Mountain View Voice

Opinion - May 24, 2013

Finally, a policy to save Hangar One

When the Navy built Hangar One in the 1930s to house the dirigible USS Macon, no one thought of what would become of the massive hangar if the giant airship disappeared. But that is exactly what happened shortly after the Macon arrived at Moffett Field, the victim of a crash on an ill-fated rescue mission. Soon after, the U.S. Navy abandoned massive airships, leaving Hangar One to be re-purposed to much more mundane jobs, like parking airplanes and small blimps within its bulky confines.

Then, after years of service as it became a South Bay landmark, it was discovered that the exterior panels covering Hangar One were leaching toxic chemicals into storm-water retention ponds on the edge of the Bay and discussions began about who was responsible to rehabilitate the hangar. Finally, after several years of arguments, the Navy agreed to remove the siding, but refused to spend the $30 million or more it would take to replace it. Today, the Navy's refusal to complete the job has left the historic structure a skeleton without a skin, with only a new coat of paint to protect it from the elements.

But after years of bickering between the Navy, NASA and preservationists, a new idea has emerged that federal officials say could restore the hangar as long as its use is tied to its original aerospace-related purpose. And the winning bidder does not need a link to NASA's scientific missions, as is usually required for leases of Moffett's buildings. It will be made possible by a provision in the National Historic Preservation Act, section 111, that allows historic buildings such as Hangar One to be used for their original purpose.

This new policy almost certainly will bring Google's founders back into the picture with their offer to restore Hangar One for upwards of $30 million, the cost of restoring the siding. By doing so, they will be able to house their fleet of corporate jets inside the hangar and to use the airfield. The Google planes earned that right earlier by being available for NASA experiments, but that work will no longer be necessary if the company submits the winning bid on Hangar One. A request for proposals is expected to be released this spring. It is expected that the lease will be at least 25 years, which finally would close a volatile chapter in the life of Hangar One. NASA also will allow bidders to propose to take over Moffett's runway operations, saving NASA millions a year to run its flight tower.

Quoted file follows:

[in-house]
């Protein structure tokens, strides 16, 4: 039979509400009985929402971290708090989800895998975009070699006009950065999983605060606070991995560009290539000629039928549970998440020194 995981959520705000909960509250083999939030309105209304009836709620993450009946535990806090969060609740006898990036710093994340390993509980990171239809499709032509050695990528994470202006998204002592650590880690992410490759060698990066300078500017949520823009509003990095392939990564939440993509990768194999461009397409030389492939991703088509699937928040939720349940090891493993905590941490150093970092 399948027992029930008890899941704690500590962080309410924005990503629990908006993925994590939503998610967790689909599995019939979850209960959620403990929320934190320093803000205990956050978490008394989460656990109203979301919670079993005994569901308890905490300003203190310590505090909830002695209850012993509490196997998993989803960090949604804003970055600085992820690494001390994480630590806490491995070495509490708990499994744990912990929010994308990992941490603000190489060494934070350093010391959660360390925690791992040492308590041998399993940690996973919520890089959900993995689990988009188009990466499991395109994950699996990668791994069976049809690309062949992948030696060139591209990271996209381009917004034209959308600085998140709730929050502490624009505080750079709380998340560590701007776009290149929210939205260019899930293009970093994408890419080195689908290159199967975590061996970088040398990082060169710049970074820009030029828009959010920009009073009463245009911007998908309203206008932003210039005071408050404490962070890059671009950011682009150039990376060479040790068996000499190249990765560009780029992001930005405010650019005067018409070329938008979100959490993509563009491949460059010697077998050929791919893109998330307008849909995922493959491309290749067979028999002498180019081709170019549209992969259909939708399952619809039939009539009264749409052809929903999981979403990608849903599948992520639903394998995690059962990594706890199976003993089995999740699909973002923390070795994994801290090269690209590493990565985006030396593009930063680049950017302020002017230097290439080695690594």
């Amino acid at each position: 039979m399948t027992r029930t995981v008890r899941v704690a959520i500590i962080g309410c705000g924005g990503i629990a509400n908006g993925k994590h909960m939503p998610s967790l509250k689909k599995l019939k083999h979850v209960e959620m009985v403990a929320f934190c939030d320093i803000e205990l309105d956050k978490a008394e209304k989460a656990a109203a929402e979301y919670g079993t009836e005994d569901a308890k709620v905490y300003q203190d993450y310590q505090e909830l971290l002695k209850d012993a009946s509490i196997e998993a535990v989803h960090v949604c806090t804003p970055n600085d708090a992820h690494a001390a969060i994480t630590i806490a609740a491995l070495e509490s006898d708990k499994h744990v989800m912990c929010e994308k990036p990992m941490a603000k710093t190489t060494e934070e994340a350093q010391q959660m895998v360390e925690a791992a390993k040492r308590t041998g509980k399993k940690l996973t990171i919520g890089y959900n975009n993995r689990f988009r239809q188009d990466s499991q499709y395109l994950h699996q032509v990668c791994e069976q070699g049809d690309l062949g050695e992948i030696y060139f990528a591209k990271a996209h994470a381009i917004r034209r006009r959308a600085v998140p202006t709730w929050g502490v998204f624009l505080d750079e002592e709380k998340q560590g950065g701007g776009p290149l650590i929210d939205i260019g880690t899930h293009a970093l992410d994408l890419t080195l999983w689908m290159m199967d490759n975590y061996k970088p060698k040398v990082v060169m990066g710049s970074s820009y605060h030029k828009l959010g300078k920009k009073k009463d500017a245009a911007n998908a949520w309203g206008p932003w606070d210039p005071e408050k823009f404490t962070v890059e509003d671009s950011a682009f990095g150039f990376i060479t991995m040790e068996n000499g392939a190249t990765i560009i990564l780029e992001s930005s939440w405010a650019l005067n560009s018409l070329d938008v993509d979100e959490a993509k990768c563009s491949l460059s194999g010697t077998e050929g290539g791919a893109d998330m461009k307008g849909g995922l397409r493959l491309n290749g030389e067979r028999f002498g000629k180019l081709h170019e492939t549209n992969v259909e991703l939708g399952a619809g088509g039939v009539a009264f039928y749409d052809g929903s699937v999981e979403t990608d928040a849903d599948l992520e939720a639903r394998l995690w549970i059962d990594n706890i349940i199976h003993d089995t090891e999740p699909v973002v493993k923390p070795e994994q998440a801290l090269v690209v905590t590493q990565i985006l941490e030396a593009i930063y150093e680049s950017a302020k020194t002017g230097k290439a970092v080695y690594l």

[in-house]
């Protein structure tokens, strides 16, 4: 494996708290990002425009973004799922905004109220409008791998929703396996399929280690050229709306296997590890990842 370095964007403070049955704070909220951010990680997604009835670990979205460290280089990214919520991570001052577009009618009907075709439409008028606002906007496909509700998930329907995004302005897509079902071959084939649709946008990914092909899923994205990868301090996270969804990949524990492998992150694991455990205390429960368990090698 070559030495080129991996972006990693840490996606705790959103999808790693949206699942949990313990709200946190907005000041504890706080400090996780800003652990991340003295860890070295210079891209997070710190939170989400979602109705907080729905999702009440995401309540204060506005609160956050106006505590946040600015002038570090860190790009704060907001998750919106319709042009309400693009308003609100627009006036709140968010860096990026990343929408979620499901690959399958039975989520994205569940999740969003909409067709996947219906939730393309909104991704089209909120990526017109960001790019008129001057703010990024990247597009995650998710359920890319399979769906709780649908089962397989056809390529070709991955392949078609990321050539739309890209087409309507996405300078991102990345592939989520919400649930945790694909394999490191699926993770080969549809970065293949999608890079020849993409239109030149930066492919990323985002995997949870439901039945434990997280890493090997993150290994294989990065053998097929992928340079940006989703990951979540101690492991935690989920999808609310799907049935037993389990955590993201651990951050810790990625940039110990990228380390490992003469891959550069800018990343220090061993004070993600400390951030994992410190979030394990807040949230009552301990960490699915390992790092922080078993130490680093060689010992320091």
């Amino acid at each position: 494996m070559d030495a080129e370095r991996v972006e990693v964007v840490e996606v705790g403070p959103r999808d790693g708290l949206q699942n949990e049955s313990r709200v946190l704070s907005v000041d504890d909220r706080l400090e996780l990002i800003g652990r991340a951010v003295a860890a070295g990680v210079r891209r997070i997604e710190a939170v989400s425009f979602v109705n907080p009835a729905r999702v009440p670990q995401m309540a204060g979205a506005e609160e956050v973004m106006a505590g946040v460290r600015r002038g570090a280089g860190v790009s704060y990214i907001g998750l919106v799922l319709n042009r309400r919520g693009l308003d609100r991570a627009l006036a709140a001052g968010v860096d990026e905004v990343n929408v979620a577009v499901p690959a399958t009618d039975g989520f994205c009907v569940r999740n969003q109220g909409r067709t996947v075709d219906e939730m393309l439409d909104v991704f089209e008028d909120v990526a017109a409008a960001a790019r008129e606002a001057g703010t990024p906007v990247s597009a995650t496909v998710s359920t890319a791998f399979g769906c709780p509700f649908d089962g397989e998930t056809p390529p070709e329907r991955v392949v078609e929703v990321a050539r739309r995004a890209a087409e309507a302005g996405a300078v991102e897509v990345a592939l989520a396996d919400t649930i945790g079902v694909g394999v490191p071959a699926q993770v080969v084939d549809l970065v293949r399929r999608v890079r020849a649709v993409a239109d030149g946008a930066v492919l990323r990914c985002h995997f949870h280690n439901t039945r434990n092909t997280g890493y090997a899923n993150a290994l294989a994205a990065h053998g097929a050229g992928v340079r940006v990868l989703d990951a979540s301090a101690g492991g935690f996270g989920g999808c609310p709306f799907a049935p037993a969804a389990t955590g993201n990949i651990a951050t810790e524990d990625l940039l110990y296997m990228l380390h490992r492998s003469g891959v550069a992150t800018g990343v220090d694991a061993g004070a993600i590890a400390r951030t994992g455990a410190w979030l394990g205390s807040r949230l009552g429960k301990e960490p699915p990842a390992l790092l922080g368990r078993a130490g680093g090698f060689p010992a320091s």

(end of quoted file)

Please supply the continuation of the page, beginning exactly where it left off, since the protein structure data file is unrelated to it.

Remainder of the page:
In a structure the size of Hangar One, there should be plenty of room for the Google founders' fleet as well as a niche for the world class museum advocated for by the Earth, Air and Space Educational Foundation, which Google said it could accommodate in an earlier offer to reskin the hangar.

We hope the community's input will be considered in this process and that Hangar One can once again be enjoyed by the public, as it was during air shows and other public events in the past.

None of this will be possible until the General Services Administration and NASA completes a deal with Google's founders that will restore Hangar One to its rightful place in the history of the South Bay.

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